It’s Saturday, and that means there’s a tasty pot of news chum on the stove. In honor of today’s faire, I’ll serve it to you in a bread bowl for your enjoyment:
- My Buddy, Thomas. Note that it is still not too late to see my buddy, Thomas, out at Orange Empire Rwy Museum (this is his last weekend there). While you’re there, you can ask Sir Topham Hatt about the baffling economics of the Island of Sodor, which really shouldn’t work at all. Perhaps they run off all the funds acquired when Thomas goes on book signing tours?
- Bricking Your Car. Here’s an interesting one: Renault is shipping a new electric car with proprietary battery technology. So proprietary, in fact, that you have to make a monthly licensing payment for as long as you own the car. If you don’t pay, Renault can remotely brick the car. One question not answered: What does this mean for the used car marketplace?
- Moving Maps. We tend to think of our maps as static. Streets, after all, don’t move. Mountains don’t move. Landmarks don’t move. They have GPS coordinates, and stay there. Or do they? In actually, we’re all on moving plates and our GPS coordinates are constantly changing. Here’s an interesting article on how Google Maps deals with tectonic plate movements.
- A City of Waste. We tend to think of Las Vegas as a city of waste. Waste power. Wasted food on buffets. Loads of trash from guests. But guess what? The big resorts in Vegas are making a strong effort to be sustainable, and are diverting a sizable amount of trash from the landfill.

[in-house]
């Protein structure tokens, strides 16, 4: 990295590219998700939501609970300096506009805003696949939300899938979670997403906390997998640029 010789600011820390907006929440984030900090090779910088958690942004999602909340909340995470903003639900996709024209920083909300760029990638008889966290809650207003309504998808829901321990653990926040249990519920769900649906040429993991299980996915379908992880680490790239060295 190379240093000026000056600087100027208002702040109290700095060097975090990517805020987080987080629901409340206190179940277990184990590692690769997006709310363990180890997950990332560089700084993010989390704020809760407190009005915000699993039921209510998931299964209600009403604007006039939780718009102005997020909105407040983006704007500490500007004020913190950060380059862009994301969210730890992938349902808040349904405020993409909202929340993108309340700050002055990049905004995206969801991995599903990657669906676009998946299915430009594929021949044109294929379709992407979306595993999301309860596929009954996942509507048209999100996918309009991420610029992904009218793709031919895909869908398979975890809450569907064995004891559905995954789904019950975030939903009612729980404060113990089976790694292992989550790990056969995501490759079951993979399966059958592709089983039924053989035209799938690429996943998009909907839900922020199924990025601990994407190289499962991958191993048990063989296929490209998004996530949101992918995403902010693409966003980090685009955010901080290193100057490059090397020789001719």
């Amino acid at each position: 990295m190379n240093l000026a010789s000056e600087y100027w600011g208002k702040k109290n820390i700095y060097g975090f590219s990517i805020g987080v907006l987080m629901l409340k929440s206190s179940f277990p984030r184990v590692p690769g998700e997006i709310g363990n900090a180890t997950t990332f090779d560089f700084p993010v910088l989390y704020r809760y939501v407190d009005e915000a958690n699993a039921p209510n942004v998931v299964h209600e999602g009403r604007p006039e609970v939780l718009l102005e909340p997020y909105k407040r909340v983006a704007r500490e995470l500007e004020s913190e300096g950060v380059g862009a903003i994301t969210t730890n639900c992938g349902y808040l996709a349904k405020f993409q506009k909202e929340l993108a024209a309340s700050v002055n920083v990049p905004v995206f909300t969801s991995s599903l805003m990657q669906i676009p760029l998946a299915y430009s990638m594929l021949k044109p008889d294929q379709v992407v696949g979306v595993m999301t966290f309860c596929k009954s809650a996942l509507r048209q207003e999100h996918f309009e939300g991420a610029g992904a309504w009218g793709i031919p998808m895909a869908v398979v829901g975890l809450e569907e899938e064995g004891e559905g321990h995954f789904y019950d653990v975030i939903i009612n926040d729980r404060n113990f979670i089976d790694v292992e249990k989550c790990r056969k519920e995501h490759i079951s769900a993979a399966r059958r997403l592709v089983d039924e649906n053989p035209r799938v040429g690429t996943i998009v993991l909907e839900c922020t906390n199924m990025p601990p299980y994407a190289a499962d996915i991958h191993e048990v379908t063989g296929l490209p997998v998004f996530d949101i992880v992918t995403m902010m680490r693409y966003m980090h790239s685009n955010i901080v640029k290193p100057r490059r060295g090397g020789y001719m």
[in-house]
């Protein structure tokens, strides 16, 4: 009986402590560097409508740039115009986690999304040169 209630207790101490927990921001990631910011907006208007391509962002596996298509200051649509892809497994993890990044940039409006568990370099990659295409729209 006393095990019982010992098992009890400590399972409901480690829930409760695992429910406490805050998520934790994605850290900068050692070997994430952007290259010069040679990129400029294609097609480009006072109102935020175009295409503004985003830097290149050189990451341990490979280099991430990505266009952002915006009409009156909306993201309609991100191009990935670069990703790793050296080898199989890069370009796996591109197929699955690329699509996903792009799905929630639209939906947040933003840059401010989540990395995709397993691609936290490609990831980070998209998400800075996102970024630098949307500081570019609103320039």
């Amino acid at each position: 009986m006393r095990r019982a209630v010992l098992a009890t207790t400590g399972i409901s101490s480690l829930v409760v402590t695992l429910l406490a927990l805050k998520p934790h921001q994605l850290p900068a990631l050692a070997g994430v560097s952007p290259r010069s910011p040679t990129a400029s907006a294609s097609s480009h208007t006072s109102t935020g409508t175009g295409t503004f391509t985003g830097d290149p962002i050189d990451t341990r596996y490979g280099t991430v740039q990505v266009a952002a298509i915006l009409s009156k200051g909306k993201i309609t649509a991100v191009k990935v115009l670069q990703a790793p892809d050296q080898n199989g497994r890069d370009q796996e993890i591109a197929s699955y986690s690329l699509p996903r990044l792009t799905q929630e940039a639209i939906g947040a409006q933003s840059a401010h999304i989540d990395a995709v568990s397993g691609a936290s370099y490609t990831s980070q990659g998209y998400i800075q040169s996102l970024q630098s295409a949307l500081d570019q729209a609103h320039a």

- We’re In The Money. We’ve all gotten stuff off of Craigslist. But what would you do if the item of furniture you bought had $98,000 in cash in it? This happened to a Rabbi in New Jersey, and what he did was straight out of … Torah. He was honest. He contacted the person who sold him the desk, confirmed they built the desk, and returned the funds. Alas, cynical America wouldn’t stand for it, if you read the comments.
- iPod Anniversary. This week marked the 12th anniversary of the introduction of the iPod, and … nothing. I guess no news is good news (I loves me my iPod Classic, yessssssss I do). The iPod debuted in 2001 for $399. Back then, it held “only” 1,000 songs–plenty for any self-respecting music hoarder to store their libraries on. The modern “classic” iPod now holds “your top 40,000″ songs, as Apple puts it. The price? $249. That’s a $50 drop for a 4,000% increase in capacity, and that’s not even adjusted for inflation. I, for one, like a single use dedicated device. Multifunction devices have their place, but single function devices (Nooks, iPods, Kindles) do have their uses. They can excel at one thing, not be mediocre in everything.
- Never Underestimate the Stupidity. Many people tout the fact that government should listen to what the people say and do what they want. What that forgets is: the great majority of the populace is stupid and doesn’t bother to think. We’ve seen this before in surveys of how many people believe that the Biblical account is 100% true, and here’s another example: A majority of people still believe a conspiracy was behind JFK’s assassination. Of course, the hard part about disproving a conspiracy theory is that the conspiracy is creating the fake evidence.
- Good Relationship Advice. One of the bloggers I enjoy reading is The Ferrett. His posts are usually inciteful. He had a post earlier this week about why the small things in relationships are important — and why what is important is not being perfect for your partner, but showing demonstrable progress on taking their concerns into account.